Hoyts Mid City cinema Bourke St Melbourne. Planning Minister Matthew Guy hasn't made a decision yet on whether he will give it heritage protection. Photo by Ken Roe 2006

Victoria’s Planning Minister, Matthew Guy, yesterday approved heritage protection for a further 87 buildings in Melbourne’s CBD that were built between 1850 and 1930, including the former Argus building and the Commercial Union building.

However he was criticised for not extending protection to a further nine buildings constructed post-war, between 1959 and 1976. They include a number of modernist and so-called ‘brutalist’ buildings:

  • Hoyts Mid City cinemas, 194-200 Bourke Street
  • London Assurance House, 468-470 Bourke Street
  • Atlas Assurance Co building, 404-406 Collins Street
  • Royal Assurance Group building, 430-422 Collins Street
  • National Mutual Plaza, 435-455 Collins Street
  • ES & A Bank building, 453-457 Elizabeth Street
  • Former CBA branch building, 463-465 Elizabeth Street
  • Former RACV headquarters, 111-129 Queen Street
  • Dillingham Estates House, 114-128 William Street

The key decision the Minister should make when considering any proposal for protection is whether the heritage value justifies the ‘cost’ in terms of how the site could otherwise be used. The benefits seem obvious to those advocating protection, but the potential downsides are not always well understood.

Apart from the cost incurred by the owners of each site, it’s really an issue of scale. A single site withdrawn from the pool of redevelopment opportunities will have a limited impact. But if the total supply of redevelopment sites is overly constricted due to heritage (or other) constraints, the cost of new residential and commercial developments could increase.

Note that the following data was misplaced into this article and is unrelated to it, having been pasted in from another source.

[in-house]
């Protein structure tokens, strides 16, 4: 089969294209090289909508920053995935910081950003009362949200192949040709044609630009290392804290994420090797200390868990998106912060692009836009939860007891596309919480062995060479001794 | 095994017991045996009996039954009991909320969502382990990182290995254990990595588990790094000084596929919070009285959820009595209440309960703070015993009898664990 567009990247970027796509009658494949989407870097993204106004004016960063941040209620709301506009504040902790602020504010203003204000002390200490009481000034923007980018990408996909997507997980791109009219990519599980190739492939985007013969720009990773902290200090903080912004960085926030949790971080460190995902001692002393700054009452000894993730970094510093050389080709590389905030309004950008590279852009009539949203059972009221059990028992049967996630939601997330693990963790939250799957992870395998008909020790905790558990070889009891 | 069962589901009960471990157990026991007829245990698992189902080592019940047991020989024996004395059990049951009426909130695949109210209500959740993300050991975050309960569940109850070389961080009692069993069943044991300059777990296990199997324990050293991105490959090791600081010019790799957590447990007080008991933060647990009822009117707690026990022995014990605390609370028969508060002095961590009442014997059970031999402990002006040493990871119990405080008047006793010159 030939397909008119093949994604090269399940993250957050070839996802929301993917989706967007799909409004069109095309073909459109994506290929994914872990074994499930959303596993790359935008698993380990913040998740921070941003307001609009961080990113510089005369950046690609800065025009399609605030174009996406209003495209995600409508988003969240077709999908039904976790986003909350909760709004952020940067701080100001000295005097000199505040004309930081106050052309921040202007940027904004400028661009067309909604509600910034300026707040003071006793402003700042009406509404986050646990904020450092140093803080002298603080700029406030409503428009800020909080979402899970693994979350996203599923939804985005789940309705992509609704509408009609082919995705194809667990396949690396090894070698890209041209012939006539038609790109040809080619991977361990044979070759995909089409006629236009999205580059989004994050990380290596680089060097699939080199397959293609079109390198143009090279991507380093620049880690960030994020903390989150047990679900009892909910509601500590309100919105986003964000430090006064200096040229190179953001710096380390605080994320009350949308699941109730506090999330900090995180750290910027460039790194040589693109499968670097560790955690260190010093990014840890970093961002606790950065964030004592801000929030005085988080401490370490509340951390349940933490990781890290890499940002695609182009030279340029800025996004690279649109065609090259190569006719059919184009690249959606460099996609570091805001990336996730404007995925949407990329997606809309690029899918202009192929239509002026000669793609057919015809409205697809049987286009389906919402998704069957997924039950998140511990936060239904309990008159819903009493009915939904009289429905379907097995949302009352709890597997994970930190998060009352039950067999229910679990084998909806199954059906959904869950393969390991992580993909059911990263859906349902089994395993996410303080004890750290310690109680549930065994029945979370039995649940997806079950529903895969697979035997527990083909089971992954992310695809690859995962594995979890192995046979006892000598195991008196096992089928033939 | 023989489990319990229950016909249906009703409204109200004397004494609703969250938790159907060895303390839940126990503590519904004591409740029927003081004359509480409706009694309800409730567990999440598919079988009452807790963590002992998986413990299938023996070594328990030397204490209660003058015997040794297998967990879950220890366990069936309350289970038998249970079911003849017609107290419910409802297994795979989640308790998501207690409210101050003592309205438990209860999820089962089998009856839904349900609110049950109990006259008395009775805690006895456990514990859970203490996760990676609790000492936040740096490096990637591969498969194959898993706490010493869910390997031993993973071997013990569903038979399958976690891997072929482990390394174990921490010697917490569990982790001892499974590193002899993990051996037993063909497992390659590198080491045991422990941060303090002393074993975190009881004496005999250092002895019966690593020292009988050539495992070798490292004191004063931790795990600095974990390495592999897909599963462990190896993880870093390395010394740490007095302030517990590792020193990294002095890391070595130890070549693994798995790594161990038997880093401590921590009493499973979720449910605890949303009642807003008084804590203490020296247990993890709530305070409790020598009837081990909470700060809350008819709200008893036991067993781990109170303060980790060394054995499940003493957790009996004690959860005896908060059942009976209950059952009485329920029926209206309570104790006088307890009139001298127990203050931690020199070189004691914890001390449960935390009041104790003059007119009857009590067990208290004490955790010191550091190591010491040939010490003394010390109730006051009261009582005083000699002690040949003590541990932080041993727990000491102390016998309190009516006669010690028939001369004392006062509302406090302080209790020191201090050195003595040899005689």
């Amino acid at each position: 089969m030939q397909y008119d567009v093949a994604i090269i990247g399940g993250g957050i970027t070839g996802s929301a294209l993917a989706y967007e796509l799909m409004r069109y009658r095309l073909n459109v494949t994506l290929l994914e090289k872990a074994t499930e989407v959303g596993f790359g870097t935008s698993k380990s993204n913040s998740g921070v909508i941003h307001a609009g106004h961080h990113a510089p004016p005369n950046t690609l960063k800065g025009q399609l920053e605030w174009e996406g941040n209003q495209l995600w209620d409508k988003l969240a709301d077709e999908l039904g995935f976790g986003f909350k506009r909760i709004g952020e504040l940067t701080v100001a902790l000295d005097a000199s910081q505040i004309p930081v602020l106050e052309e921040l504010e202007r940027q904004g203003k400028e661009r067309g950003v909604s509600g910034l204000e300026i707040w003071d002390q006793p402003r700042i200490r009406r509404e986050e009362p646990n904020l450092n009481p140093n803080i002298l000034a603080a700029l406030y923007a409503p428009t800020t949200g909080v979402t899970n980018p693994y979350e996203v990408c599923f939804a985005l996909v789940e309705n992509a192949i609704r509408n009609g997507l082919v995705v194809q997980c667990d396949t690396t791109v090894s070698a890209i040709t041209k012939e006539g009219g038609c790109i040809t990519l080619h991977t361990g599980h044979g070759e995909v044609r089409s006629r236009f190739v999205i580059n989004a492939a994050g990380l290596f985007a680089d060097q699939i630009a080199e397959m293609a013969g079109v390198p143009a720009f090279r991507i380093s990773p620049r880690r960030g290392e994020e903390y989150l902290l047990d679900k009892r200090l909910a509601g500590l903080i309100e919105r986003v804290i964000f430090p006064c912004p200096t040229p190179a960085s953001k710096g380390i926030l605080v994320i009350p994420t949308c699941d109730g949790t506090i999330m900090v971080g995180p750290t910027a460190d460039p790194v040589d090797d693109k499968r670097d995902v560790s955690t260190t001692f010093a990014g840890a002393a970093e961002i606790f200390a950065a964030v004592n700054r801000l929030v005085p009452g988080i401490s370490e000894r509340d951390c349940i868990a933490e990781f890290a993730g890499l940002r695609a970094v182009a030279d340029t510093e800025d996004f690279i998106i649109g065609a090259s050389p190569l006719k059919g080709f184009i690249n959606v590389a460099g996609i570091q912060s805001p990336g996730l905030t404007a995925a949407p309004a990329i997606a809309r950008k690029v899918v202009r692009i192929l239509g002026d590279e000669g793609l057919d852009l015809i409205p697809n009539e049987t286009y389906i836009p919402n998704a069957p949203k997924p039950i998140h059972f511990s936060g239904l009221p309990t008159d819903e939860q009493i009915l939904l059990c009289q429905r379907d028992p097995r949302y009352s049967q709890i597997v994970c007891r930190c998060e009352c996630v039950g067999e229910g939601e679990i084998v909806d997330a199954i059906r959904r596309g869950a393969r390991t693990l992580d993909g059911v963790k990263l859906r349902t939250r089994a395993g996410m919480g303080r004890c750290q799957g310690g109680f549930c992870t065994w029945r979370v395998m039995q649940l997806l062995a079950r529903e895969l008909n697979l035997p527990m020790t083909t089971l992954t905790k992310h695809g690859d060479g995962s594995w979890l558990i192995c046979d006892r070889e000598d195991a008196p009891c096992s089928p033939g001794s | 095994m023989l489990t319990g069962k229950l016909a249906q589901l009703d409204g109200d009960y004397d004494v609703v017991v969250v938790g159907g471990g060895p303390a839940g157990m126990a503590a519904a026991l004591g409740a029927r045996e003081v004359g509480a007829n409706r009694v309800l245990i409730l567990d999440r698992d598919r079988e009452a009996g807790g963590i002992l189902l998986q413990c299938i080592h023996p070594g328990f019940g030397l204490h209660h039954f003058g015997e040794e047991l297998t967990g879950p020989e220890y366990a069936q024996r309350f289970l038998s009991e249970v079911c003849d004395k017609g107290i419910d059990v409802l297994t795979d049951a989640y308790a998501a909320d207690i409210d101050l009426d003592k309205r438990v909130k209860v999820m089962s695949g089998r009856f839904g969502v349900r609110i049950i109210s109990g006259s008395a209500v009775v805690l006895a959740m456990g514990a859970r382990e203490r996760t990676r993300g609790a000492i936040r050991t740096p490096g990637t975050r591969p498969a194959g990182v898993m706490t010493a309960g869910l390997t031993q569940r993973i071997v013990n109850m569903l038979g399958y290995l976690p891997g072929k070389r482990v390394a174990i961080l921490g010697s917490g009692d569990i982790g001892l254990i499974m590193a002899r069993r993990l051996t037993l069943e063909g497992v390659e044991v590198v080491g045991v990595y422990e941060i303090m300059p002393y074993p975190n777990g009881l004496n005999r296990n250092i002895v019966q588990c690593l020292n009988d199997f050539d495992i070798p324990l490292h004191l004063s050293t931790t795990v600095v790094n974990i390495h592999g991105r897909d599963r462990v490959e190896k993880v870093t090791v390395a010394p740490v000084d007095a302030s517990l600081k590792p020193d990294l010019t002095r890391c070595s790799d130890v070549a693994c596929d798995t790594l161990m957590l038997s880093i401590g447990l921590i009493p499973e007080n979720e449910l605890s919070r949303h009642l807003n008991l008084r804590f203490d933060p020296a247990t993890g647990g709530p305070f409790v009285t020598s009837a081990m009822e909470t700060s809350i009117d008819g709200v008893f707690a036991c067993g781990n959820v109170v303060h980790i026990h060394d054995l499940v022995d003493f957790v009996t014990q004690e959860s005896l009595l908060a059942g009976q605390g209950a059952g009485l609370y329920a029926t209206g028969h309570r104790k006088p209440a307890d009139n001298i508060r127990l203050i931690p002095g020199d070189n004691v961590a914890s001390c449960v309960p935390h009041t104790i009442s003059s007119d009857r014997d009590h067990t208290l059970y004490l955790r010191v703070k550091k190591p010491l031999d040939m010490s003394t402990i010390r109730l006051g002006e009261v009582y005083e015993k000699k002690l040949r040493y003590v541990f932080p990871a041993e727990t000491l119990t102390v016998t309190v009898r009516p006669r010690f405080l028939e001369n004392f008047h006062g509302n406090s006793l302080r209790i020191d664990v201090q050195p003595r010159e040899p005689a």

That could have significant negative implications like reduced housing affordability, not only in the city centre but also across the wider metropolitan area. Further, there might consequently be greater pressure to develop the (smaller) pool of remaining sites more intensively e.g taller buildings. Decisions on protection should be made with a full understanding of the wider implications.

Proposals to protect more recent buildings add a relatively new level of complexity to the assessment of whether heritage protection is warranted. There are a number of issues I want to discuss in relation to that. They’re more in the nature of observations than a structured argument one way or the other.

Although some post-war buildings already enjoy protection, making the case for newer buildings is considerably harder than it is for a grand nineteenth century hotel like the Windsor. The virtue of protecting very old buildings like the Windsor or the Regent Theatre is now beyond debate because virtually everyone gets their historical significance and likes the look of them. They’re very old and very elaborate; they’re from another era; and their architecture is very different to that of contemporary buildings.

But it’s less likely there’s broad-based support for protecting newer building like the Hoyts cinema complex or the National Mutual Plaza in Collins St. A significant proportion of the wider population is old enough to have witnessed the Hoyts complex and the other eight buildings being constructed and accordingly might not think they have historical value in the sense they understand it. They’ve probably never thought of them as being special or important buildings.

The modernist style doesn’t connect with the ‘great unwashed’ in the way that lost buildings like the now demolished Federal Hotel and Coffee Palace do. It’s not especially appealing to popular contemporary sensibilities. There’s an irony there – modernist architects ignored popular taste and ran their own race. It shouldn’t be surprising if there’s not much popular support for protecting such buildings now (although there’s undoubted support from many of the cognoscenti).